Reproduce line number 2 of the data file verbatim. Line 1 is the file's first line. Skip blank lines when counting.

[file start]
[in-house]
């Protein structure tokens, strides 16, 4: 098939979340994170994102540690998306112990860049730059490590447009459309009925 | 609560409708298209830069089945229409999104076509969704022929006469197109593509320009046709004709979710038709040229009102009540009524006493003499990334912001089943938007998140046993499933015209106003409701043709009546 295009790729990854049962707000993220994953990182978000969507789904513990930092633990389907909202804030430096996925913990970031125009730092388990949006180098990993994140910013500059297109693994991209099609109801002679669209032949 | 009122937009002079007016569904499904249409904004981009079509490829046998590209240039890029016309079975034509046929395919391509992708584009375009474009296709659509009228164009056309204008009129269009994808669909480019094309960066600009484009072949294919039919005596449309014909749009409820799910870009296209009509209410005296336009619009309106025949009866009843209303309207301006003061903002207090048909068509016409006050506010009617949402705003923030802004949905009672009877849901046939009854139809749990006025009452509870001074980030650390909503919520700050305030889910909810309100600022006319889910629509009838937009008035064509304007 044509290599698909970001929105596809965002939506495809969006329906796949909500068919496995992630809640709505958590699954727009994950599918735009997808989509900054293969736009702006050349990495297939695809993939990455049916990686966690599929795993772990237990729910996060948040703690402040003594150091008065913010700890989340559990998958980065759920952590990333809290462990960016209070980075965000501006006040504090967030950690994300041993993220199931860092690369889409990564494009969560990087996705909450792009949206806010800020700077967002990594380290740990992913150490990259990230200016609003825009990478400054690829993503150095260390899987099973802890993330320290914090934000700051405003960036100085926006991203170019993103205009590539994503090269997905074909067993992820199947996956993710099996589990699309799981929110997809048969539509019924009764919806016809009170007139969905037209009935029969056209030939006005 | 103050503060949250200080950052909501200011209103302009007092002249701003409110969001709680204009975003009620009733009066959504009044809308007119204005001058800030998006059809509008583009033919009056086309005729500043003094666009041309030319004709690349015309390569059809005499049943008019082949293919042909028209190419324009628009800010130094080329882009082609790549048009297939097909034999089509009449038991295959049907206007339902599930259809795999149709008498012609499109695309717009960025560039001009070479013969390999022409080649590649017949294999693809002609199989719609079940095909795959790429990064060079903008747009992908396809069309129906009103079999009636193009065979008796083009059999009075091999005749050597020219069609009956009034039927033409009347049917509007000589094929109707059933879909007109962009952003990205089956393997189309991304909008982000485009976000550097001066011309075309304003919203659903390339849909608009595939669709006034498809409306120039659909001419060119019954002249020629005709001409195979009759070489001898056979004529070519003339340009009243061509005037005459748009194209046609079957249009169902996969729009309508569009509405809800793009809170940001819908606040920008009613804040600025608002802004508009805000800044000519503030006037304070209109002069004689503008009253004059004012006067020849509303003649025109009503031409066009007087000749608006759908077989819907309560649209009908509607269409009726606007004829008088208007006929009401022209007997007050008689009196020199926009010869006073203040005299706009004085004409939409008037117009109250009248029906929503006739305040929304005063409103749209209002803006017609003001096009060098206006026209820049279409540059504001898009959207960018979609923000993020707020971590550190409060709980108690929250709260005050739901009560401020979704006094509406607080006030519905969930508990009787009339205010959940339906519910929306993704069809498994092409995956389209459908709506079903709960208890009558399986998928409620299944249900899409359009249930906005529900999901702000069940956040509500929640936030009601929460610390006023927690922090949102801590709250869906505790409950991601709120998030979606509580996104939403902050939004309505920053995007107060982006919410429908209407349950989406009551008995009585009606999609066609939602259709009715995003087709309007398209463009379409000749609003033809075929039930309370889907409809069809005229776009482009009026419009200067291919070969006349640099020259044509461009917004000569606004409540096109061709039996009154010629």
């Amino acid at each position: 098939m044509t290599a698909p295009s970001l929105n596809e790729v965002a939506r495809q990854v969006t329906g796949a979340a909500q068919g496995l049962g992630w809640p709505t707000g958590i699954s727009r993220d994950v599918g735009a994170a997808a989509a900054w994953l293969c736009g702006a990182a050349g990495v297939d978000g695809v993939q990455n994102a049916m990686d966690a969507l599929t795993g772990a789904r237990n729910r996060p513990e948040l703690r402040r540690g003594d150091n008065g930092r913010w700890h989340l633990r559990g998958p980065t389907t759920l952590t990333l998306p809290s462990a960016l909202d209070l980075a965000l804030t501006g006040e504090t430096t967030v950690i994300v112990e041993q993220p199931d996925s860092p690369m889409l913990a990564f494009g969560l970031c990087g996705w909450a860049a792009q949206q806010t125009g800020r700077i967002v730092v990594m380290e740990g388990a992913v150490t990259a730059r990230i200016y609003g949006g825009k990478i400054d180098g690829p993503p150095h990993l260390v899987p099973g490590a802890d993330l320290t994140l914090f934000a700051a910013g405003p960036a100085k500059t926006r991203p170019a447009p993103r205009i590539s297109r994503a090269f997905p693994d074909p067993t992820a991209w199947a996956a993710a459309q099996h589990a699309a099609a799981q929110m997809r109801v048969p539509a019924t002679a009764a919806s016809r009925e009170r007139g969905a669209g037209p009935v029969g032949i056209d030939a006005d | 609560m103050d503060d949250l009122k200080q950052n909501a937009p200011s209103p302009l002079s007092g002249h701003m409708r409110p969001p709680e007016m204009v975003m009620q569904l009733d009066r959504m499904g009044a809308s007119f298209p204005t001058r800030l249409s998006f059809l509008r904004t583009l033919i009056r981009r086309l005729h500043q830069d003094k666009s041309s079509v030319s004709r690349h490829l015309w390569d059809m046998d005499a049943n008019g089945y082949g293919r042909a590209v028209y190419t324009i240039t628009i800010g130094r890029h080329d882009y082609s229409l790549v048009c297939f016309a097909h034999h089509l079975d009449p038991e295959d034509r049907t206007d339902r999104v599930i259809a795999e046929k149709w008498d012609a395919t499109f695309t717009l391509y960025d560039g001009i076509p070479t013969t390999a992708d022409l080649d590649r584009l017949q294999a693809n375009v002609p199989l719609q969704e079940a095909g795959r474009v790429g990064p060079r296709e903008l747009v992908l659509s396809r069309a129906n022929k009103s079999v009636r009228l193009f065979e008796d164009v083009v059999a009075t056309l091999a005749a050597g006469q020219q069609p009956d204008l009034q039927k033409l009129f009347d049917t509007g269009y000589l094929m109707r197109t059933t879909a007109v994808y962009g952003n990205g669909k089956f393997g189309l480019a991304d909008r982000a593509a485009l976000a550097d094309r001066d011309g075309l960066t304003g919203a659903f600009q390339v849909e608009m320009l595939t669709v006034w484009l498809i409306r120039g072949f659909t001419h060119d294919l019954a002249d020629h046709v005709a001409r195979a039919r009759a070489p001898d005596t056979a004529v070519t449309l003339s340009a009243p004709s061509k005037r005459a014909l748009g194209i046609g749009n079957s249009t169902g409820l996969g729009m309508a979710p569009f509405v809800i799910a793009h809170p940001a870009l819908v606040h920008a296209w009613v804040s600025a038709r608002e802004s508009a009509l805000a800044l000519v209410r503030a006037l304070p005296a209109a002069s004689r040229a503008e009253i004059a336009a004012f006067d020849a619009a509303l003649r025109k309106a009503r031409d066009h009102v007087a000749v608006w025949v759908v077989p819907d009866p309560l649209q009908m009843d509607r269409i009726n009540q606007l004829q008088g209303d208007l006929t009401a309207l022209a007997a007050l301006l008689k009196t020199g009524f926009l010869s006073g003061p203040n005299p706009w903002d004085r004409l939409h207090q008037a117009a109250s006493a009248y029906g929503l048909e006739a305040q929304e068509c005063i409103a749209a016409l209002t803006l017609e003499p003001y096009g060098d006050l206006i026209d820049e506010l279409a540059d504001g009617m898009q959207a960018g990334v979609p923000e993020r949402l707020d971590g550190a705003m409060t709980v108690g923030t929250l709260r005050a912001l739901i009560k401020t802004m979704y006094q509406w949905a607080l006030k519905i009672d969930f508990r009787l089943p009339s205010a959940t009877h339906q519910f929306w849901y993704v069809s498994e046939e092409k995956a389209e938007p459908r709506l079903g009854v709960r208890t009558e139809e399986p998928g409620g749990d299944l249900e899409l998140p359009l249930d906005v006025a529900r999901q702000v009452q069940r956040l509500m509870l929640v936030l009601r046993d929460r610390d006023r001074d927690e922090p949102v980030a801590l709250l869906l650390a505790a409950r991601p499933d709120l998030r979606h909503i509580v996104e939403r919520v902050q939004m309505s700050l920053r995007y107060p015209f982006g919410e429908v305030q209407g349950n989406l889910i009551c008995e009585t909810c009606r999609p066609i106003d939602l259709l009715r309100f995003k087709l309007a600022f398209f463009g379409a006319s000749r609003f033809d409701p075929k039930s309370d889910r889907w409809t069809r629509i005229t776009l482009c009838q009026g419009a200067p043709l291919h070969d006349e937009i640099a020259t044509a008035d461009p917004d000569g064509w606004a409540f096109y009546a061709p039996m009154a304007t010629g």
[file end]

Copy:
């Protein structure tokens, strides 16, 4: 098939979340994170994102540690998306112990860049730059490590447009459309009925 | 609560409708298209830069089945229409999104076509969704022929006469197109593509320009046709004709979710038709040229009102009540009524006493003499990334912001089943938007998140046993499933015209106003409701043709009546 295009790729990854049962707000993220994953990182978000969507789904513990930092633990389907909202804030430096996925913990970031125009730092388990949006180098990993994140910013500059297109693994991209099609109801002679669209032949 | 009122937009002079007016569904499904249409904004981009079509490829046998590209240039890029016309079975034509046929395919391509992708584009375009474009296709659509009228164009056309204008009129269009994808669909480019094309960066600009484009072949294919039919005596449309014909749009409820799910870009296209009509209410005296336009619009309106025949009866009843209303309207301006003061903002207090048909068509016409006050506010009617949402705003923030802004949905009672009877849901046939009854139809749990006025009452509870001074980030650390909503919520700050305030889910909810309100600022006319889910629509009838937009008035064509304007 044509290599698909970001929105596809965002939506495809969006329906796949909500068919496995992630809640709505958590699954727009994950599918735009997808989509900054293969736009702006050349990495297939695809993939990455049916990686966690599929795993772990237990729910996060948040703690402040003594150091008065913010700890989340559990998958980065759920952590990333809290462990960016209070980075965000501006006040504090967030950690994300041993993220199931860092690369889409990564494009969560990087996705909450792009949206806010800020700077967002990594380290740990992913150490990259990230200016609003825009990478400054690829993503150095260390899987099973802890993330320290914090934000700051405003960036100085926006991203170019993103205009590539994503090269997905074909067993992820199947996956993710099996589990699309799981929110997809048969539509019924009764919806016809009170007139969905037209009935029969056209030939006005 | 103050503060949250200080950052909501200011209103302009007092002249701003409110969001709680204009975003009620009733009066959504009044809308007119204005001058800030998006059809509008583009033919009056086309005729500043003094666009041309030319004709690349015309390569059809005499049943008019082949293919042909028209190419324009628009800010130094080329882009082609790549048009297939097909034999089509009449038991295959049907206007339902599930259809795999149709008498012609499109695309717009960025560039001009070479013969390999022409080649590649017949294999693809002609199989719609079940095909795959790429990064060079903008747009992908396809069309129906009103079999009636193009065979008796083009059999009075091999005749050597020219069609009956009034039927033409009347049917509007000589094929109707059933879909007109962009952003990205089956393997189309991304909008982000485009976000550097001066011309075309304003919203659903390339849909608009595939669709006034498809409306120039659909001419060119019954002249020629005709001409195979009759070489001898056979004529070519003339340009009243061509005037005459748009194209046609079957249009169902996969729009309508569009509405809800793009809170940001819908606040920008009613804040600025608002802004508009805000800044000519503030006037304070209109002069004689503008009253004059004012006067020849509303003649025109009503031409066009007087000749608006759908077989819907309560649209009908509607269409009726606007004829008088208007006929009401022209007997007050008689009196020199926009010869006073203040005299706009004085004409939409008037117009109250009248029906929503006739305040929304005063409103749209209002803006017609003001096009060098206006026209820049279409540059504001898009959207960018979609923000993020707020971590550190409060709980108690929250709260005050739901009560401020979704006094509406607080006030519905969930508990009787009339205010959940339906519910929306993704069809498994092409995956389209459908709506079903709960208890009558399986998928409620299944249900899409359009249930906005529900999901702000069940956040509500929640936030009601929460610390006023927690922090949102801590709250869906505790409950991601709120998030979606509580996104939403902050939004309505920053995007107060982006919410429908209407349950989406009551008995009585009606999609066609939602259709009715995003087709309007398209463009379409000749609003033809075929039930309370889907409809069809005229776009482009009026419009200067291919070969006349640099020259044509461009917004000569606004409540096109061709039996009154010629």